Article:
University quality is believed to be one of the key drivers for a successful professional career of university graduates. This is especially true for PhD students. Attending a better university is likely to improve the quality of a student’s dissertation and will provide superior skills and contacts. Estimating this effect is very challenging because inherently better students typically graduate from better universities. Observing a positive correlation between university quality and PhD student outcomes, therefore, does not necessarily mean that university quality causes student outcomes to improve.

The Nazi policy‘s effect on students lasted a lifetime, influencing the odds of publishing a dissertation, of becoming a professor, and of earning many academic citations

Economists often look for so-called natural experiments that come close to optimal experiments that are impossible to run, and this is why the data from the annals of this chapter of Nazi history offer such potential research value. The change in university quality in the affected departments was not related to student attributes. Therefore, it can be used as a natural experiment to measure the effect of university quality on PhD student outcomes. The departments without dismissals serve as a control group with which the changes in PhD student outcomes can be compared.

Before the dismissal of professors, students in departments which would later be affected always did better than students in departments which did not experience any dismissals. After 1933, student outcomes in affected departments dropped sharply. In departments without dismissed professors, however, PhD student outcomes remained constant.

These findings have implications for present-day policy, particularly in an era in which many nations facing budget constraints are reducing funding for higher education. It is widely agreed that inventions of scientists are important drivers of technological progress and economic growth. Therefore, it is important to organize scientific research, including the training of PhD students, in an optimal way.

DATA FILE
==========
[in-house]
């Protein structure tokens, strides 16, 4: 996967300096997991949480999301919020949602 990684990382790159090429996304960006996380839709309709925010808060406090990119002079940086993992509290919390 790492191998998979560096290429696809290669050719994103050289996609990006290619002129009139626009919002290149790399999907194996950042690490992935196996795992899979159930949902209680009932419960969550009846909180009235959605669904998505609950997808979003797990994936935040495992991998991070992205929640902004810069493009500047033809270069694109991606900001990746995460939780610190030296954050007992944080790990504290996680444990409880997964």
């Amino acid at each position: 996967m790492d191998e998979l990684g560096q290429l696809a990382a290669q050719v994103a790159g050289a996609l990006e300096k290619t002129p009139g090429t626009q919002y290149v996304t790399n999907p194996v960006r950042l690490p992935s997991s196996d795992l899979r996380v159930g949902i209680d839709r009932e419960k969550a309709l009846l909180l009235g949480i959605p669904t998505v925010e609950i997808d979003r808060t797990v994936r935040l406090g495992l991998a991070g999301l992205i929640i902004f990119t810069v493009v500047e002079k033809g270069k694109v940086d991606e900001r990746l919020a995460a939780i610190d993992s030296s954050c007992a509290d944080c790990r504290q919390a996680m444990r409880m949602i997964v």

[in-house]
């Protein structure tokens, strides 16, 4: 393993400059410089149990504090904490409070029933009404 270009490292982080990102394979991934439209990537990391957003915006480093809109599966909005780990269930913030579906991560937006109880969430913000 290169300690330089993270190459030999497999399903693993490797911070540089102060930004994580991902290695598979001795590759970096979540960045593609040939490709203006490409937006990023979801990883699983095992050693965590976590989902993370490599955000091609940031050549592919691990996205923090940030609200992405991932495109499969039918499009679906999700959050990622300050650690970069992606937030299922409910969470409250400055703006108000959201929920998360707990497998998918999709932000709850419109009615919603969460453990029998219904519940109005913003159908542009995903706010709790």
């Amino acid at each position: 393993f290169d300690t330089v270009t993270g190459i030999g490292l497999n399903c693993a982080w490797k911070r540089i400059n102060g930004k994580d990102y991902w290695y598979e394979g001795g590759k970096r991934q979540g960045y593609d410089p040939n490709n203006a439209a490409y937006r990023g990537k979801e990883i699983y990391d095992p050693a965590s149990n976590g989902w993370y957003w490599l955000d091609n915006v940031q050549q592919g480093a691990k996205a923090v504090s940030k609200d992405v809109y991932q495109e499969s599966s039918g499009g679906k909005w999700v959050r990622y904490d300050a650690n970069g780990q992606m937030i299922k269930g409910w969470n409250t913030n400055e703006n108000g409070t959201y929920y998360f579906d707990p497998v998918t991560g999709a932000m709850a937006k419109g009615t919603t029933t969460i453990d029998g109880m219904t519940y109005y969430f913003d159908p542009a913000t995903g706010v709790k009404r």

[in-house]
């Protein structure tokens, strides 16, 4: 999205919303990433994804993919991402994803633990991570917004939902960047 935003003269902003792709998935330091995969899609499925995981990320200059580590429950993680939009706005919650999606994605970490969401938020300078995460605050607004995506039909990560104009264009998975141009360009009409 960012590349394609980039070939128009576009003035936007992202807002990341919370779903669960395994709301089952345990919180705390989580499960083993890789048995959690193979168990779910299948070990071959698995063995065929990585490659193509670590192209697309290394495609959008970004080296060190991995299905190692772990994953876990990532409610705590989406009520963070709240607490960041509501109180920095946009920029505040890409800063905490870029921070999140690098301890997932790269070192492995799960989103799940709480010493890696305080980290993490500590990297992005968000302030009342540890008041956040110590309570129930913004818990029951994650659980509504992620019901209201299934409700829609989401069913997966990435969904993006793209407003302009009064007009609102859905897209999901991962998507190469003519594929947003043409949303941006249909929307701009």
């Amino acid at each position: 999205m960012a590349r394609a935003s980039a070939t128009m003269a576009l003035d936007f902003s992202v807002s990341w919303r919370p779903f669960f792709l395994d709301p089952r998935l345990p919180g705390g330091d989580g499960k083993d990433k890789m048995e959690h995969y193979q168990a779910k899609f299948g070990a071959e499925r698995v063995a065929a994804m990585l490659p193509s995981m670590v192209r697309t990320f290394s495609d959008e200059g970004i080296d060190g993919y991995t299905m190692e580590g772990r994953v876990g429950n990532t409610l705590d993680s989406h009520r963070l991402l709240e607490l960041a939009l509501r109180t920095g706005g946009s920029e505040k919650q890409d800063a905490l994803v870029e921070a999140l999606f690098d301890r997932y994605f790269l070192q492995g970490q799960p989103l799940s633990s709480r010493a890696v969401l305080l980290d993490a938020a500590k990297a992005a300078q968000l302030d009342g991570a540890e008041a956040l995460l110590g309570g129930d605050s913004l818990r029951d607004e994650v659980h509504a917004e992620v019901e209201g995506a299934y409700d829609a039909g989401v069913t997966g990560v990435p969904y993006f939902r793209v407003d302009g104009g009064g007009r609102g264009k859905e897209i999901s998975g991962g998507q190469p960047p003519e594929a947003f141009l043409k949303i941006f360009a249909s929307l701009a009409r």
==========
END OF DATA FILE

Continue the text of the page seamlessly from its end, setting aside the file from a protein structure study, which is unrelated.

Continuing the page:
The findings suggest the best policy course is to establish large PhD programs in a small number of high quality universities

My research shows that the most efficient way of training PhD students is to have large PhD programs in a small number of very high quality universities. In pre-World War II Germany, Göttingen and Berlin, the two leading universities, jointly produced more than 20 percent of all mathematics PhD students. The best five universities produced about 28 percent of all mathematics PhD students at the time. Today the best five universities in Germany produce only about 8.5 percent of all mathematics PhD students. In fact, none of the best five German mathematics departments (according to the faculty's research output) is among the top five producers of PhD students today. In the United States, however, the best research universities are also the main producers of PhD students. My findings suggest that this is a very productive way of organizing PhD training that should be further encouraged by science policy makers.

Publication details

Quality Matters: The Expulsion of Professors and the Consequences for PhD Student outcomes in Nazi Germany is due to be published in an upcoming edition of the Journal of Political Economy.

The author

Fabian Waldinger is an assistant professor in the Department of Economics at the University of Warwick.